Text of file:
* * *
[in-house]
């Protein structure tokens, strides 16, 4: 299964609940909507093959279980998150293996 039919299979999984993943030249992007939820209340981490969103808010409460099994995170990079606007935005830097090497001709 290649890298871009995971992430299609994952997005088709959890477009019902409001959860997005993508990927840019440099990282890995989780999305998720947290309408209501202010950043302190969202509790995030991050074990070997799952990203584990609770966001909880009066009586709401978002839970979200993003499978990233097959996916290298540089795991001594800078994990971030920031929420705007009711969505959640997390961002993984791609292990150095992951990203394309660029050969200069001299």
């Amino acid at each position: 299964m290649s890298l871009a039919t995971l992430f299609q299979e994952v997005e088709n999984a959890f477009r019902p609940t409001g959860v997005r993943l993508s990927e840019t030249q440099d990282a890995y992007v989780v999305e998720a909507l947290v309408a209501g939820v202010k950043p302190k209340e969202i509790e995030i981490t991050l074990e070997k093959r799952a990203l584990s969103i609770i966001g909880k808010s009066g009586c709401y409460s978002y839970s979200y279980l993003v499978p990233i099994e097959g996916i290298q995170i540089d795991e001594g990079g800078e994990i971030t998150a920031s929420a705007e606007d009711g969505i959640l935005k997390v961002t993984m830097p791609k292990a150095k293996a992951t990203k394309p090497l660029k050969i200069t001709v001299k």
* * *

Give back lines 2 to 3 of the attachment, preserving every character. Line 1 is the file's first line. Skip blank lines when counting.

């Protein structure tokens, strides 16, 4: 299964609940909507093959279980998150293996 039919299979999984993943030249992007939820209340981490969103808010409460099994995170990079606007935005830097090497001709 290649890298871009995971992430299609994952997005088709959890477009019902409001959860997005993508990927840019440099990282890995989780999305998720947290309408209501202010950043302190969202509790995030991050074990070997799952990203584990609770966001909880009066009586709401978002839970979200993003499978990233097959996916290298540089795991001594800078994990971030920031929420705007009711969505959640997390961002993984791609292990150095992951990203394309660029050969200069001299």
């Amino acid at each position: 299964m290649s890298l871009a039919t995971l992430f299609q299979e994952v997005e088709n999984a959890f477009r019902p609940t409001g959860v997005r993943l993508s990927e840019t030249q440099d990282a890995y992007v989780v999305e998720a909507l947290v309408a209501g939820v202010k950043p302190k209340e969202i509790e995030i981490t991050l074990e070997k093959r799952a990203l584990s969103i609770i966001g909880k808010s009066g009586c709401y409460s978002y839970s979200y279980l993003v499978p990233i099994e097959g996916i290298q995170i540089d795991e001594g990079g800078e994990i971030t998150a920031s929420a705007e606007d009711g969505i959640l935005k997390v961002t993984m830097p791609k292990a150095k293996a992951t990203k394309p090497l660029k050969i200069t001709v001299k």